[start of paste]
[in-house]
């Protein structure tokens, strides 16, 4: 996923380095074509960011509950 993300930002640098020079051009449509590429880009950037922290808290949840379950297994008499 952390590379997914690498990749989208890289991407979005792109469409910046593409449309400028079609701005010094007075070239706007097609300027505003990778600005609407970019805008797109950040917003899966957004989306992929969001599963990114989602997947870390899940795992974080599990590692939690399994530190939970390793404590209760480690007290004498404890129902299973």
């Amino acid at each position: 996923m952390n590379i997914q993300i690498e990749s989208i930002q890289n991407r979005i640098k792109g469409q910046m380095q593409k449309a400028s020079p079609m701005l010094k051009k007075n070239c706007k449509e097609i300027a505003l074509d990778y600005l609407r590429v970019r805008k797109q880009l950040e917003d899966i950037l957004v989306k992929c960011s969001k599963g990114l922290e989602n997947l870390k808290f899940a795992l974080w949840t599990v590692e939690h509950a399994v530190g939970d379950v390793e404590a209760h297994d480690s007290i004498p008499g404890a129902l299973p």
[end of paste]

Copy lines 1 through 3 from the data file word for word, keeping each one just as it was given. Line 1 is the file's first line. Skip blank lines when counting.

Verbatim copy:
[in-house]
């Protein structure tokens, strides 16, 4: 996923380095074509960011509950 993300930002640098020079051009449509590429880009950037922290808290949840379950297994008499 952390590379997914690498990749989208890289991407979005792109469409910046593409449309400028079609701005010094007075070239706007097609300027505003990778600005609407970019805008797109950040917003899966957004989306992929969001599963990114989602997947870390899940795992974080599990590692939690399994530190939970390793404590209760480690007290004498404890129902299973």
């Amino acid at each position: 996923m952390n590379i997914q993300i690498e990749s989208i930002q890289n991407r979005i640098k792109g469409q910046m380095q593409k449309a400028s020079p079609m701005l010094k051009k007075n070239c706007k449509e097609i300027a505003l074509d990778y600005l609407r590429v970019r805008k797109q880009l950040e917003d899966i950037l957004v989306k992929c960011s969001k599963g990114l922290e989602n997947l870390k808290f899940a795992l974080w949840t599990v590692e939690h509950a399994v530190g939970d379950v390793e404590a209760h297994d480690s007290i004498p008499g404890a129902l299973p």